Posted by Julian Smisek on Thursday, May 20, 2010 at 3:44 PM
Central World department store burned by less-than-peaceful protesters (NYTimes)
As we enter the lovely weeks leading up to the anniversary of June 4th, tanks and armored personnel carriers are once again rolling through the streets -- this time in the 'messy democracy' of Thailand.
The Chinese media have covered the protests rather heavily, with the implicit message frequently being that chaos is the expected outcome when developing countries embrace democracy. Seeing connections being drawn between Thailand and China's own internal democracy dialogue, Southern Weekly's editorial board published a debate, translated below:
Are the Thai riots a disaster brought on by democracy?by the Southern Weekly Editorial Board
Entering the month of May, the turmoil in Thailand suddenly changed. The government finally decided that it could no longer tolerate the "Red Shirts" who have been persistently demonstrating for two months, demanding the resignation of the current prime minister. With armored vehicles rolling through the streets of Bangkok, the conflict finally intensified. The streets ran with blood, and several hundred people have already been killed and injured. Commenting on the chaos in Thailand, some compatriots naturally sum things up by saying "all of this was brought on by democracy." Is it really that simple?
In favor: One could say that Thailand is a typical example of how democracy is unsuccessful in developing countries. To attain power, every political group fights for the stage and frequently engages in overly dramatic street politics, during which bloody violence is not uncommon. The example of Thailand shows that while a democratic system can be good, it is not necessarily suitable for every country. Moreover, under some situations, democracy is exactly what causes social unrest.
Against: The Thai case was not caused by any fault of democracy, but rather by some people who destroyed the country's democratic underpinnings. This round of political unrest began in 2006 when the military staged a coup d'etat and overthrew the democratically elected administration of Thaksin Shinawatra. Afterwards, the democratically elected prime ministers Somchai Wongsawat and Samak Sundaravej – both from Thanksin's camp – were forced from office by the "Yellow Shirt" movement and replaced by Abhisit Vejjajiva. This naturally led to the dissatisfaction of the pro-Thanksin "Red Shirts." If election results are not respected, then a democracy ceases to be a democracy. The people's use of non-democratic methods becomes inevitable.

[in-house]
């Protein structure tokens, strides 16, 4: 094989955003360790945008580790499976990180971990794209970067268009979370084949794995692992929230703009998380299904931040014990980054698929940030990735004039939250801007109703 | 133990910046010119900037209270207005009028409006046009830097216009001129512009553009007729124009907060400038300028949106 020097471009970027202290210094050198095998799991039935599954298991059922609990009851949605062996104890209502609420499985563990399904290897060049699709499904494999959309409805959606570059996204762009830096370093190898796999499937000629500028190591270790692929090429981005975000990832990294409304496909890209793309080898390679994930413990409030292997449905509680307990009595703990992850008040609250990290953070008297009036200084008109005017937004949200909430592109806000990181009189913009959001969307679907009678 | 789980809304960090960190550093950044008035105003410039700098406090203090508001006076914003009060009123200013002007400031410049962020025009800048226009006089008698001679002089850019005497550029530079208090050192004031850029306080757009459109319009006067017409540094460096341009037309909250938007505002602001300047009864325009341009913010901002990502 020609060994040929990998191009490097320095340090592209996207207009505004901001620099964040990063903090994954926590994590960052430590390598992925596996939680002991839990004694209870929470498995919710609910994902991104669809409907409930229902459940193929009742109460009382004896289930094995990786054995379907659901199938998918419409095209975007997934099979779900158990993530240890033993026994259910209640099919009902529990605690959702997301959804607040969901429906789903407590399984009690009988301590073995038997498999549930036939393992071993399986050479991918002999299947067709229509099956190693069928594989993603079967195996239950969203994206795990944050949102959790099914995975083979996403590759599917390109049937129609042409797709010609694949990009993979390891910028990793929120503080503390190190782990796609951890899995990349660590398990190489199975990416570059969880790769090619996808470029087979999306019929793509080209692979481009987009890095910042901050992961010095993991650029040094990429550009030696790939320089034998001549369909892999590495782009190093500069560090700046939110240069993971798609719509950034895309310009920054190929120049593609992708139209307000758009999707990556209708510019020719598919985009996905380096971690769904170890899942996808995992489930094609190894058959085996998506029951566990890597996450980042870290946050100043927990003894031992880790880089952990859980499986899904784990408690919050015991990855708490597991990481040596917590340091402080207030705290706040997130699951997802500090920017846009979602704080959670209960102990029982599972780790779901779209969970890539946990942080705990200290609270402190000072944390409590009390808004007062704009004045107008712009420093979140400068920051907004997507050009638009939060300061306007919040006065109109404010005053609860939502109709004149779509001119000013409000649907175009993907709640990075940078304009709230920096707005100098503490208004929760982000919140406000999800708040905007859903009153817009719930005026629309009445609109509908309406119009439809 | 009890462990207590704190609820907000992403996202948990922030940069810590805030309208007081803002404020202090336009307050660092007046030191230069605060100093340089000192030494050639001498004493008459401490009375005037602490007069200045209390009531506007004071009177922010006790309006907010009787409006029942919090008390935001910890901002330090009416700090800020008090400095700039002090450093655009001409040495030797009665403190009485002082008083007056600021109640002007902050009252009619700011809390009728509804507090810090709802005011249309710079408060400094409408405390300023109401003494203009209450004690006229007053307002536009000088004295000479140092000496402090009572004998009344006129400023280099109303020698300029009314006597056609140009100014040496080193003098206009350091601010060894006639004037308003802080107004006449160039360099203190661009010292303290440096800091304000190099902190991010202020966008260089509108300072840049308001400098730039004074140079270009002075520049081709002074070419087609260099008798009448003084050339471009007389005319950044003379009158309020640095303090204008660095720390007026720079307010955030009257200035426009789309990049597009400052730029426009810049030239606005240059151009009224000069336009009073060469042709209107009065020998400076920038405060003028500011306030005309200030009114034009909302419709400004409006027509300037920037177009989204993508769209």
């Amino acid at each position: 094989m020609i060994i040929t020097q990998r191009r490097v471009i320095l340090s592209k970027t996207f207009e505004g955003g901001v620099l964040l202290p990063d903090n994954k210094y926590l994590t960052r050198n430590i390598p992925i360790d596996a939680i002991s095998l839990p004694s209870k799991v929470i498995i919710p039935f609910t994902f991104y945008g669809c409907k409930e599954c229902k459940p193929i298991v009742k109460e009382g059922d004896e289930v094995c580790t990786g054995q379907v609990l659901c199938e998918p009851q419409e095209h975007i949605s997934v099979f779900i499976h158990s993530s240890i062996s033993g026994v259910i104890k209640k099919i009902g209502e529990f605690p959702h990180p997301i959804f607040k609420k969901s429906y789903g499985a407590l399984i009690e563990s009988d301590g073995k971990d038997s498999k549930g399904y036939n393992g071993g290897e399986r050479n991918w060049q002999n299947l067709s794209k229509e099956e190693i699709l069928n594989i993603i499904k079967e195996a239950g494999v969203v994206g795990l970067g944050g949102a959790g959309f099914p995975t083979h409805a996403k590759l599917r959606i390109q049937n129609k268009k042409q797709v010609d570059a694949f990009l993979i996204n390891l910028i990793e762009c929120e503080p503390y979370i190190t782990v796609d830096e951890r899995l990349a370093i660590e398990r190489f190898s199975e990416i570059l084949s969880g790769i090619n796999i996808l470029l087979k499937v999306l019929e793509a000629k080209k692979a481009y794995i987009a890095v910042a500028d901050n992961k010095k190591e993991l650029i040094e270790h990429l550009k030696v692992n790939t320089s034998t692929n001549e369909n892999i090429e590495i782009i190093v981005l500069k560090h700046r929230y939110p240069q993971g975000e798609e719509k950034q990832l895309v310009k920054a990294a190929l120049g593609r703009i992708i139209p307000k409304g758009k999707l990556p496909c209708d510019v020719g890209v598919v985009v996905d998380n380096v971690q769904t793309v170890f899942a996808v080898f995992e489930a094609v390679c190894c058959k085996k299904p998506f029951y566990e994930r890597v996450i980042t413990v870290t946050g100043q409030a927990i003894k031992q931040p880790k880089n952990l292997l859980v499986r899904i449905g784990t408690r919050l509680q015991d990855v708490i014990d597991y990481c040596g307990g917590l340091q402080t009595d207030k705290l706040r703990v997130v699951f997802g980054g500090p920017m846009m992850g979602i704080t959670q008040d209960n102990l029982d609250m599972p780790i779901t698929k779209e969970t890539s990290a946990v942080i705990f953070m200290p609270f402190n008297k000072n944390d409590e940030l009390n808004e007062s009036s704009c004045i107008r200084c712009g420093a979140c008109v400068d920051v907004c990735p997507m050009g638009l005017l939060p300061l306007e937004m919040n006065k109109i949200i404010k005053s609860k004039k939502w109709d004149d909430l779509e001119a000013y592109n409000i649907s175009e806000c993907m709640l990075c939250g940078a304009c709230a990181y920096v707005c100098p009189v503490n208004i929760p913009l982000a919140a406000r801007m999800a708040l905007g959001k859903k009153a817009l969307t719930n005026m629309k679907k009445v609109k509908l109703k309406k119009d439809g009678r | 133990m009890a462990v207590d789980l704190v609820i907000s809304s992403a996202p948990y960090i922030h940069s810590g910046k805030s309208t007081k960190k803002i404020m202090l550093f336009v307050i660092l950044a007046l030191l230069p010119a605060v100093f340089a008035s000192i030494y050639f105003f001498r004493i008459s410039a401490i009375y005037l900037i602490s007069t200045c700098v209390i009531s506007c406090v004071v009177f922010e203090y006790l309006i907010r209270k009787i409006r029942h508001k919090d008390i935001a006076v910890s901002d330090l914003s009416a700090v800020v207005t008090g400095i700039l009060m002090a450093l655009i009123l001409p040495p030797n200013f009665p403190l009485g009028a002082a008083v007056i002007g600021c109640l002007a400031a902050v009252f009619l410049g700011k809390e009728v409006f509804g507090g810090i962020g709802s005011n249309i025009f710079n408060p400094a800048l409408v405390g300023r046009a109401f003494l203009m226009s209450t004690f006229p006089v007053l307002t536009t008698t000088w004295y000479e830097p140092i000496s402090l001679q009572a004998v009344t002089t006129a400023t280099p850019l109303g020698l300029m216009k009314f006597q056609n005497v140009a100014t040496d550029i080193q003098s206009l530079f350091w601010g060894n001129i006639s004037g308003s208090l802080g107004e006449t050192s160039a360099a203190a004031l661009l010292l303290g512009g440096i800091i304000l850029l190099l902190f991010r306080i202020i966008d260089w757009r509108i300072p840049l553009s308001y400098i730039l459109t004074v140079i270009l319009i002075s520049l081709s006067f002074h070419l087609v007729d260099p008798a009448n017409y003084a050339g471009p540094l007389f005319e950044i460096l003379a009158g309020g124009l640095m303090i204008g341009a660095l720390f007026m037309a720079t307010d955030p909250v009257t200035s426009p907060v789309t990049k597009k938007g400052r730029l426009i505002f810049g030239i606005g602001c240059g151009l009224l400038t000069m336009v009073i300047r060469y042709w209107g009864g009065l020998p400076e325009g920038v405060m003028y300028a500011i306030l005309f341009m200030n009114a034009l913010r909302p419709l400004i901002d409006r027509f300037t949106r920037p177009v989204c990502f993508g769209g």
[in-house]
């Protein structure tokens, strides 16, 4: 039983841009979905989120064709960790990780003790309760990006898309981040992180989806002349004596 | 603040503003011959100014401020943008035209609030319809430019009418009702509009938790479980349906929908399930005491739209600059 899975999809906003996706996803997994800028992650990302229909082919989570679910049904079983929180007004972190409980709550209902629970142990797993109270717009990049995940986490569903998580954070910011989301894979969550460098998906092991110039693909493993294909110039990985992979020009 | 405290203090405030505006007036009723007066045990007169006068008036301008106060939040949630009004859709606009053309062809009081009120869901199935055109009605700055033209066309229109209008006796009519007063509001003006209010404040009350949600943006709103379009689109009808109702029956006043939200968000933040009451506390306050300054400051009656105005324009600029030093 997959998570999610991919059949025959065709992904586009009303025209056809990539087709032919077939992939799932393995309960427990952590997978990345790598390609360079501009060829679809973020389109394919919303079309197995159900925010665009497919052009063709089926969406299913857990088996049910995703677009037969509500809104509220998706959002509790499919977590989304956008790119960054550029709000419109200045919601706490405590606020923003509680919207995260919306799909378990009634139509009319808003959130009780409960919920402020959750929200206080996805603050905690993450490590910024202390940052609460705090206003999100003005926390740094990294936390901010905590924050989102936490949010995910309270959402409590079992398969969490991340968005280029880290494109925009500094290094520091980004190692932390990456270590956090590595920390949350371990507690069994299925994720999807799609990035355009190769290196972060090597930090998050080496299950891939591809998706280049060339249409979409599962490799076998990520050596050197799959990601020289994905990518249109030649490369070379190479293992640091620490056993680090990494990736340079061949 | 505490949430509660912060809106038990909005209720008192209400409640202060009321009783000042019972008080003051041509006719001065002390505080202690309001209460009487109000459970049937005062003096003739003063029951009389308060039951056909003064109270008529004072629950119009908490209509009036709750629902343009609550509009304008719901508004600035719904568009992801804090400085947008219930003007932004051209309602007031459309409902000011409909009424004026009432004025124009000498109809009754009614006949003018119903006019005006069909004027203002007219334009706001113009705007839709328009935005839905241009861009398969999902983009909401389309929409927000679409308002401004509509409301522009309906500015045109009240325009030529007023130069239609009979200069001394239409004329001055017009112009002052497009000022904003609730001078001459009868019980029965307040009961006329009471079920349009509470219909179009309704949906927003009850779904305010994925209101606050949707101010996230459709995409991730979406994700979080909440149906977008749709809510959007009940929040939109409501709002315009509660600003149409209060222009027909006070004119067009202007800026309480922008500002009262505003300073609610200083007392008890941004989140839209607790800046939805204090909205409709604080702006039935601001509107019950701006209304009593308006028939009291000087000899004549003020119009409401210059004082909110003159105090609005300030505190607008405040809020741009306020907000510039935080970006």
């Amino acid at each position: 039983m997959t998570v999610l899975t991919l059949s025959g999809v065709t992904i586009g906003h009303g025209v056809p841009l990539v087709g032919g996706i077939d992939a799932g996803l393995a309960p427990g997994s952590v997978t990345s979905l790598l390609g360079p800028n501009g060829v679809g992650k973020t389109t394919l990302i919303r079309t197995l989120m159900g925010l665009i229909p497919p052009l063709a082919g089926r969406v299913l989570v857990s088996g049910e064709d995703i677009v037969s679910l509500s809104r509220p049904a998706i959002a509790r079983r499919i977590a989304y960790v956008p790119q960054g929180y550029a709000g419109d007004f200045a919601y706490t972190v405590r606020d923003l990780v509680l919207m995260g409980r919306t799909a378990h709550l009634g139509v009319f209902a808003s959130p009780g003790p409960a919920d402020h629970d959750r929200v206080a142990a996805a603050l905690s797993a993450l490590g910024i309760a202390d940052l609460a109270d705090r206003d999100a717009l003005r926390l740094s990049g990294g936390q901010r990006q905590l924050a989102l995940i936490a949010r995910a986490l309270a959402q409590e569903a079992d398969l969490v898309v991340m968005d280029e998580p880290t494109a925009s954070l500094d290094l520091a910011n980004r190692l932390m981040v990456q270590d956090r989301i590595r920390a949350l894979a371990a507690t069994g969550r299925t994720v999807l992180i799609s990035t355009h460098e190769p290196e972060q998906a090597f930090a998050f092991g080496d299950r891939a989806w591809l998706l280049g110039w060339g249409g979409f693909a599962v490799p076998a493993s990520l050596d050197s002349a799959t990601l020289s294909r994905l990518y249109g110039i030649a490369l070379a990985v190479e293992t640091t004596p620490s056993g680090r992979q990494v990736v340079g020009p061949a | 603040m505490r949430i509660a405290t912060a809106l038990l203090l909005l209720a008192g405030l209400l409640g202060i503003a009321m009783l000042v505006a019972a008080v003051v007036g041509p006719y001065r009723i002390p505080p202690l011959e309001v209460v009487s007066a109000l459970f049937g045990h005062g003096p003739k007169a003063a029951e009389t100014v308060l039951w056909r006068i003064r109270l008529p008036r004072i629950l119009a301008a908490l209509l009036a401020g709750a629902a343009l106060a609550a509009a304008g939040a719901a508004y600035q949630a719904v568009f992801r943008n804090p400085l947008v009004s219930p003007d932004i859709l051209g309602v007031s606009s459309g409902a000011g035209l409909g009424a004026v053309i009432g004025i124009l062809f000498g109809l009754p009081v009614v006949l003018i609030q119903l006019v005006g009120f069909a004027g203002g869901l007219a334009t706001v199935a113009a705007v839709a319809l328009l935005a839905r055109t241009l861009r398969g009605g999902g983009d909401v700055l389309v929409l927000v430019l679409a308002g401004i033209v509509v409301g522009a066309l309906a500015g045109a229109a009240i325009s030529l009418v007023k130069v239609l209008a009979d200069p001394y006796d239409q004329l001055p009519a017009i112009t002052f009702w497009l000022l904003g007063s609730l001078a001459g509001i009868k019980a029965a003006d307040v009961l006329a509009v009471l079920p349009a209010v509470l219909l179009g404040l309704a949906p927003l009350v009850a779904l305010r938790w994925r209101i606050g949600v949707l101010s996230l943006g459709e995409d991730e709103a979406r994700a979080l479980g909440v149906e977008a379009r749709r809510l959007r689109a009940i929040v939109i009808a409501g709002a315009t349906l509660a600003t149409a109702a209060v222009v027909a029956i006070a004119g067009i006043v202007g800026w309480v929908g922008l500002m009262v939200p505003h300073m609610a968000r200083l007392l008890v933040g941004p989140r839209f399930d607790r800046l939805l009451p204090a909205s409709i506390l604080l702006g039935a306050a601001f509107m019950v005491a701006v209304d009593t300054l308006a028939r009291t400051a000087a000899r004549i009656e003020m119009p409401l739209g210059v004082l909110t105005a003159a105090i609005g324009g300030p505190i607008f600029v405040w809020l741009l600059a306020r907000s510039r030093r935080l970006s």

In favor: The vote of the majority becomes the violence of the minority. Those who're unwilling to play act shamelessly. Order is entirely obliterated, not to mention economic and social development. Doesn't this show that democracy is not necessarily suitable for a country like Thailand?
Against: A modern democratic system is not just about voting -- the decision of the majority is just the part we can easily see. If the rules of democracy are to have any authority, a country must have the complete set of powerful democratic foundations and institutions: a constitutional government presided over by an independent court system, and – most important – the rule of law. These systems require practice and exploration; citizens' democratic habits must also be cultivated. You shouldn't expect that a country will be able to explore this complete set of democratic rules and practices under an authoritarian or autocratic system.